Mice Parade has gradually, insidiously, grown since its inception as the solo project of New York’s Adam Pierce in the late ’90s. These days, it is much more of a collaborative effort – something of a collective perhaps – with guest vocalists and contributing musicians from around the world. Impressively, the project has maintained a remarkable consistency and quality control over two decades now. Mice Parade albums arrive at dependable intervals, usually without much of a fanfare, and are always engaging. Developments in Mice Parade’s sound have rendered them at once more accessible and more esoteric.
What It Meant To Be Left-Handed pushes them further into indie-rock territory at times, whilst also drawing in further influences from the world of electronic music and from West Africa especially. More than ever, Pierce is completely uninterested in neat genre categorisations.
Given the number of bands now looking to Mali or Nigeria for inspiration (Dirty Projectors, Vampire Weekend et al), it’s increasingly hard to absorb these influences honestly and distinctively. Yet Pierce has his own fiercely percussive, attacking qualities that make his attempts sound genuine and effortless. Even more impressive is the nimble, adroit way he fuses these influences with his own sophisticated flamenco guitar playing. At its best, What It Means To Be Left-Handed demonstrates how much can be achieved within the confines of the indie-rock genre, simply by foregrounding unexpected elements. The drums play an integral role and the guitar playing provides texture and feeling rather than a basic background rhythm. Pierce also makes imaginative use of a range of vocalists.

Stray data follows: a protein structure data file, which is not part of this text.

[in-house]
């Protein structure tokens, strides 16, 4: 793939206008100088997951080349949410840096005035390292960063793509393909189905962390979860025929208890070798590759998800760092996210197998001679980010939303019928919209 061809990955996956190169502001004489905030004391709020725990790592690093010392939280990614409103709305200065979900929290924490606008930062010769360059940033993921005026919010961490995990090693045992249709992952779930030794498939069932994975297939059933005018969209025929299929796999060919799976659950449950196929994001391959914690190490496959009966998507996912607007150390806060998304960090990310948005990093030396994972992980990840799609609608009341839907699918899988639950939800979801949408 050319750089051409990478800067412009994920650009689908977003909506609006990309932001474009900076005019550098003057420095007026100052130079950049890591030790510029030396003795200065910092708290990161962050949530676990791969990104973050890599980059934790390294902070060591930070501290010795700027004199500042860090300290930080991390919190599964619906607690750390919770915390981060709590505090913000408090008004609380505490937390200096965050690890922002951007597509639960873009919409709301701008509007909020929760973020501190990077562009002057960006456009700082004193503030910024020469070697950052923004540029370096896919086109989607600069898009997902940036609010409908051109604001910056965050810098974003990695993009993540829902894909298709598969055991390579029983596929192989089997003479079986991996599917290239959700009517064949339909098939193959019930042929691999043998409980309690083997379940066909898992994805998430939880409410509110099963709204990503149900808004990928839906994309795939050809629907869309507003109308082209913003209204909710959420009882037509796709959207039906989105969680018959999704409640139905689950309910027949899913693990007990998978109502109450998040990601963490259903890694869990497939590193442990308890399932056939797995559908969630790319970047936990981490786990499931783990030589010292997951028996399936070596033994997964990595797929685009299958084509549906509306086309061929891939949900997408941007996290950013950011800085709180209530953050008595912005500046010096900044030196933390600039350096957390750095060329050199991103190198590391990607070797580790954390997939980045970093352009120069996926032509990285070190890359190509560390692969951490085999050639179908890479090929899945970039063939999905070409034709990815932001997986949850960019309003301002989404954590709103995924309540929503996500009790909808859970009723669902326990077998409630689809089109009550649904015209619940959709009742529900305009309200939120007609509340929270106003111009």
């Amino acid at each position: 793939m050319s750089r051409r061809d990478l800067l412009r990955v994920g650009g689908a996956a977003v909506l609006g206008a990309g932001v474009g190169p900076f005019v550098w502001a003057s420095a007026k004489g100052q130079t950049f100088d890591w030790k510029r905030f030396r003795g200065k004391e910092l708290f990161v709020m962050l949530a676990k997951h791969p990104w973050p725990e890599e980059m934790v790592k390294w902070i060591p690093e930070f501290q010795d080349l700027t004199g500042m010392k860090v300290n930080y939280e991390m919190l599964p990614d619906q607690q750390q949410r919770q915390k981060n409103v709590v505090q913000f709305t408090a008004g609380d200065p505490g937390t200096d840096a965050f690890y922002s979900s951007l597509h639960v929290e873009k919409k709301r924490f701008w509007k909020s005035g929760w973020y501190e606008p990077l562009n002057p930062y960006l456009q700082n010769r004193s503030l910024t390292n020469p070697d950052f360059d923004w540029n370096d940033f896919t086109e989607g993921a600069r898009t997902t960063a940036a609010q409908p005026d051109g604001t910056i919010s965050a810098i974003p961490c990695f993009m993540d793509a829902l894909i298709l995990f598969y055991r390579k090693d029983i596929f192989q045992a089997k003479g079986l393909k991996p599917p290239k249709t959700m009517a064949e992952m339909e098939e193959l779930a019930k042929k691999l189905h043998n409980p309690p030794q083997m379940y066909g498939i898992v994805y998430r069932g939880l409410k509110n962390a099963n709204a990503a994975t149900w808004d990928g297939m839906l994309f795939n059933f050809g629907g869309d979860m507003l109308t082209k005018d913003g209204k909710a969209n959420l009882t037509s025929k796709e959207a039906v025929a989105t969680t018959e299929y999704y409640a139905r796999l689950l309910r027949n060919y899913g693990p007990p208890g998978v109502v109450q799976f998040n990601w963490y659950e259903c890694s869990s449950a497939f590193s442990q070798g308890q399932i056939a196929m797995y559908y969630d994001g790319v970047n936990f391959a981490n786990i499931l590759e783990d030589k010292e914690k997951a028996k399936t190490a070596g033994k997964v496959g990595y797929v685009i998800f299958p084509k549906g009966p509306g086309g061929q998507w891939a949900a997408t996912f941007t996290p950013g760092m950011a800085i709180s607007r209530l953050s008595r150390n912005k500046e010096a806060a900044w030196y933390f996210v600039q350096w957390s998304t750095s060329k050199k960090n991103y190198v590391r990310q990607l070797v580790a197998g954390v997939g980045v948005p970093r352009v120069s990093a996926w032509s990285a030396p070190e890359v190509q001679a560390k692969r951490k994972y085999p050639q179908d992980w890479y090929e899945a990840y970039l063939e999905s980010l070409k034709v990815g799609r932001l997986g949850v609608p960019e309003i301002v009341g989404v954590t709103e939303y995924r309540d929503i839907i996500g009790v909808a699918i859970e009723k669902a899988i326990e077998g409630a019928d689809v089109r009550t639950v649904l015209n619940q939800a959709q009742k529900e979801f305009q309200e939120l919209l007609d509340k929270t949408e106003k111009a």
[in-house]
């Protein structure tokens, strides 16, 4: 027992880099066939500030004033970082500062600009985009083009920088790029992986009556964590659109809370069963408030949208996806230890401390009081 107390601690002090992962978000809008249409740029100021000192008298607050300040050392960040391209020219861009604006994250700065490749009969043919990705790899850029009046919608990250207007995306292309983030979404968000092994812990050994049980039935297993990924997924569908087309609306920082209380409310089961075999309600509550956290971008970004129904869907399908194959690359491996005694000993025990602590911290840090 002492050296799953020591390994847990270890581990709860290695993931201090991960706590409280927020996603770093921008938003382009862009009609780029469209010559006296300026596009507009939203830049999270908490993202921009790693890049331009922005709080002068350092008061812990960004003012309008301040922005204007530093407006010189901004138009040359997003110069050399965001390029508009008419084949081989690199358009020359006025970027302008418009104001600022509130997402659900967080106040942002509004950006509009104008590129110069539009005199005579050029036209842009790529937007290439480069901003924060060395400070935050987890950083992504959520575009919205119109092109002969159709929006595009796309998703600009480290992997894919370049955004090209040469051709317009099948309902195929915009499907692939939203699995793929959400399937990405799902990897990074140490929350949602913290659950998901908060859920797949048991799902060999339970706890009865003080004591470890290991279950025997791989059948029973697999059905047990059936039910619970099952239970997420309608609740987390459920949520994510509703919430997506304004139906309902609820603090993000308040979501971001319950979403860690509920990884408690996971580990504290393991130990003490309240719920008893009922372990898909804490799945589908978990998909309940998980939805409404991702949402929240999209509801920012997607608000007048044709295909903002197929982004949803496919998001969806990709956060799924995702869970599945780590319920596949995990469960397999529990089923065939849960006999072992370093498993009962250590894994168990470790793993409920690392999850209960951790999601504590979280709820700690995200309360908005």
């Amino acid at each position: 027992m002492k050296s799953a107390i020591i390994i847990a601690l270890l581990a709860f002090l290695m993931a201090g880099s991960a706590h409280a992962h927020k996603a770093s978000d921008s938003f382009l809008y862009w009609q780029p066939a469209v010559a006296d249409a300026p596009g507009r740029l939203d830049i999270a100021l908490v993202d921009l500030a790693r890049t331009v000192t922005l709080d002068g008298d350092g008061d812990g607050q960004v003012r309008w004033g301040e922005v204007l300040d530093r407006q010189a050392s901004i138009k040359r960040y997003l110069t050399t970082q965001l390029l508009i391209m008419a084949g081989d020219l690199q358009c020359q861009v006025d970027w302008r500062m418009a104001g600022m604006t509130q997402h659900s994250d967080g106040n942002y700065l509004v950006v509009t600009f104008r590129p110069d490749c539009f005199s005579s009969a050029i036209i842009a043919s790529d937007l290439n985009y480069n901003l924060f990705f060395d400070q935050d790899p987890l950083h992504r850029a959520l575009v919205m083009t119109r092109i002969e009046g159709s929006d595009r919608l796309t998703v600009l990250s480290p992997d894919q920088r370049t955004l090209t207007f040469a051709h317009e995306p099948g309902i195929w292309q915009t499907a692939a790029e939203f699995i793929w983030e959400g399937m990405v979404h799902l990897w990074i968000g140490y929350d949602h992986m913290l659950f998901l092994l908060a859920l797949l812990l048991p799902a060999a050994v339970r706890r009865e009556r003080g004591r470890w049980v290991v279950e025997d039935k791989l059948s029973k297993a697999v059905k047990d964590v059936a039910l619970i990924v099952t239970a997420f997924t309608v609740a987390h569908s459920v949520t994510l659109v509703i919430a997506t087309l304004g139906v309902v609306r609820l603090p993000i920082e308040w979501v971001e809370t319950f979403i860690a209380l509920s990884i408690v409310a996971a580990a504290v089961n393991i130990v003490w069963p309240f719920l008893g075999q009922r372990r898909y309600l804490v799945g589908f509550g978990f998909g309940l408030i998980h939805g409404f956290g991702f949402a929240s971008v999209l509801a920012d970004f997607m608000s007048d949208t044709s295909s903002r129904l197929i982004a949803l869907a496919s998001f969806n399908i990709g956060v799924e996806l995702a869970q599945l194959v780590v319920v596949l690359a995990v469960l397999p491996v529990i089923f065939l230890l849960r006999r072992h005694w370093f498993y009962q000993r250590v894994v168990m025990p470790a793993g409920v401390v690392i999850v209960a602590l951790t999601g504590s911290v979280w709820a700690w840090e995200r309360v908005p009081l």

It’s arguable that Pierce sequences the album with its finest moments placed squarely in its first half. There’s the delicate, extremely pretty Kupanda, in which acoustic and electric guitars effortlessly intertwine with Abdou’s majestic kora. Swahili vocalist Somi adds a gently drifting, understated melody. Perhaps even better is the dense and euphoric In Between Times, a song with anthemic qualities but with tremendous invention and subtlety in its arrangement. Do You Ever See Sparks is delightful, vulnerable and ultimately joyous, whilst the splendid Recover takes all manner of unexpected twists and turns. Pierce gleefully abandons the tired conventions of song structure.
Given this remarkable wave of creativity, some of the songs in the album’s second half come as something of a surprise. There’s the distorted power-pop of Mallo Cup and Even, on which Pierce bears a huge resemblance to Evan Dando. Whilst there’s nothing wrong with this particularly, Pierce doesn’t inhabit this world as effortlessly as Dando. Pierce appears more murky, less assured and less immediately likeable in this context. Even is pretty enough but also rather short and ultimately a bit lightweight. The more aggressive and messy Mallo Cup never quite gels. Also, these tracks sit rather uncomfortably with the dazzling ambition on display elsewhere.
This only proves to be a brief interlude, however, with Pierce’s more mischievous side returning on the dreamy, skeletal and atmospheric Tokyo Late Night. Fortune Of Folly returns to the concerns of the album’s first half, only this time with even more manic clatter. The album concludes with a low key, gloomy cover of Tom Brosseau‘s Mary Anne, a slightly odd note on which to finish. Pierce is clearly most comfortable when working in hybrid idioms that challenge preconceived indie-rock formats. When he is operating within those very constraints, the results are far less exciting. Luckily, this album tends to favour his natural operating zone.